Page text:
It is understood, falsely or not, that the particular appeal of music is its expressiveness. The calculated rhythms are precise, but to refer again to biology, we are not so much fractal as chaotic. The human system is so complicated that we speak of imperfections and abnormalities and anomalies that are in fact the end result of chaos impinging on DNA (itself a very interesting source for fractal images and pitches). Our search for perfection is gratified more by imperfection -- a look at some of the sterile results of modernist architecture, design, sculpture and (yes) music suggest that perfection is simply uninteresting. The failure of my own Dripworks was a hard lesson; its perfect basis in a Markov chain was quite simply dull music. From that I learned that the inclusion of imperfections in the generation of music -- acoustic or electronic -- struck deeper inside us than cleanly hewn gems of composition. If I can be forgiven a touch of Mozart, the third movement of the tenth serenade for winds (K.361) takes a straightforward piece of regular homophony and splatters over top of it a very flexible and sinuous and thus completely uncharacteristic (in terms of rhythmic regularity) oboe solo. The 'perfect composer' uses imperfection to create his human effect.
Could it be that the formulaic approach to rhythm has substance once it is undermined? I'm not sure; it hasn't been around long enough to arise from precision, but there are two additional cases to be made.
Larry Austin wrote a piece entitled Square about forty years ago. The piece was partly graphical in that staves were intersecting at ninety degrees and the notes were performed by size. The notes were by all visual accounts placed on a regular grid, but the horizontal placement was affected by the vertical placement on the intersecting staff, making a given sound 'hot' or 'cool' depending on how it fell. The second thought was a reaction to an earlier comment in this series about the decline of poetry. A composer wrote that in conversation he was reminded of the rise of rap "in contrast to the decline of nonpop poetry." It was very incisive, as even though rap lyrics, like rock harmony, are Nineteenth century and very modular, rap's major shift is the internal 'speechifying' of the rhythm into slightly irregular groupings. That aspect makes it more like the late medieval motet, with its rhythmic disengagement between points of stability. This gets our interest.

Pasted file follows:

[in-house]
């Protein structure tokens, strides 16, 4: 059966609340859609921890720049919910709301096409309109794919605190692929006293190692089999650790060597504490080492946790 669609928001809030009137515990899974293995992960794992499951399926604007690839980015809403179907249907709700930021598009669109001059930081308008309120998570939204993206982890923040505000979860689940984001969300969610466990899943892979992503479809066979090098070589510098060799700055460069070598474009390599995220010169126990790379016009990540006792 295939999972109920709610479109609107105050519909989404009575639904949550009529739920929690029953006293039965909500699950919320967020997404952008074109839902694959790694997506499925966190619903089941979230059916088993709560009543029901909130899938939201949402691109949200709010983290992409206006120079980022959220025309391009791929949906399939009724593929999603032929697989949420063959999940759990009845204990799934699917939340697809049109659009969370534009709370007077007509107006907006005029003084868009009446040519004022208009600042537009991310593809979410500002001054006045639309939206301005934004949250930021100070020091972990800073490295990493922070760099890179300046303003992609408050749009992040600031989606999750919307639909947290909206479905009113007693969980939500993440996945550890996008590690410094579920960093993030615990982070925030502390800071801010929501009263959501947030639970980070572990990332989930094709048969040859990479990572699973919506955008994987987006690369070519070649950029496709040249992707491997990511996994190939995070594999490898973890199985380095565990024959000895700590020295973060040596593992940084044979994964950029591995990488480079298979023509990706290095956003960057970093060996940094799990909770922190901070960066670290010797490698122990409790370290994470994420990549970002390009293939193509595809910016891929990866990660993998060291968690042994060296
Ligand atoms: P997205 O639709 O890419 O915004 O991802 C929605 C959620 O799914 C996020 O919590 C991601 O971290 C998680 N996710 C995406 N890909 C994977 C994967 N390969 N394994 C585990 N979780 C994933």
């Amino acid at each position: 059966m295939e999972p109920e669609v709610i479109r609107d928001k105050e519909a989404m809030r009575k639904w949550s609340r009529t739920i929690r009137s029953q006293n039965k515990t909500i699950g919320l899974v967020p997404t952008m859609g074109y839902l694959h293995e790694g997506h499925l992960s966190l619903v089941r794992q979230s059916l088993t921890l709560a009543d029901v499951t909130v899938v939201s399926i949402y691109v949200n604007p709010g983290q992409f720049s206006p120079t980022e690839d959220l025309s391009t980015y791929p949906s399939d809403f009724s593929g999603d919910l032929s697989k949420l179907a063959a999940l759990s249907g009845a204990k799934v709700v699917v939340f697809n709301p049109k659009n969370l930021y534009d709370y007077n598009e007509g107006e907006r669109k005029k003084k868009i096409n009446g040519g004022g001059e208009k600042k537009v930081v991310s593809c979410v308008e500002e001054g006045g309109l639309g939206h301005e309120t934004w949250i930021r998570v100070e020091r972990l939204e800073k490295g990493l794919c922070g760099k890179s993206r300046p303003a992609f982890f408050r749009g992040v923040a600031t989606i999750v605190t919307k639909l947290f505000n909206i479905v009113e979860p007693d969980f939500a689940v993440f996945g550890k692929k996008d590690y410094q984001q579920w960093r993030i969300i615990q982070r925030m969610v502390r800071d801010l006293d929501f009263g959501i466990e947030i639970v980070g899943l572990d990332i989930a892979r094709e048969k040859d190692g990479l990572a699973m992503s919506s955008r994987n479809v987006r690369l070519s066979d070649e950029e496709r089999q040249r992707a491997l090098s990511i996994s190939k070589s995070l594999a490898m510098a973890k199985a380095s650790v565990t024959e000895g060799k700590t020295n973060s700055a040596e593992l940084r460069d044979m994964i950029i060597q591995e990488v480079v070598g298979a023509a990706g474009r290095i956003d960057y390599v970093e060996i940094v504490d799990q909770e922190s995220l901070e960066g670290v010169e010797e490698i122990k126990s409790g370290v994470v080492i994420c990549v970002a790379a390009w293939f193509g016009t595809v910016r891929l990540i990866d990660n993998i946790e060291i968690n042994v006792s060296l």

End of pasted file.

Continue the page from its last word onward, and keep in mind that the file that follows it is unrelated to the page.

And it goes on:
The first sentence I wrote about this was, "We are creatures of malleable regularity." In returning to rap, Austin, and chaos, I believe that it makes more sense. Mathematical precision contains neither the unexpected nor the malleable, and thus contains nothing that is memorable. We search unconsciously through images for points of focus, something to remember; and through music we listen for the hook. What is exciting and what is gratifying combine to make a perspective of transcendent comprehension.
Maybe there's more. Here's what I am thinking about for tomorrow: Rhythmic nonharmonic language and two-dimensional rhythms ... composing the woodpile, so to speak.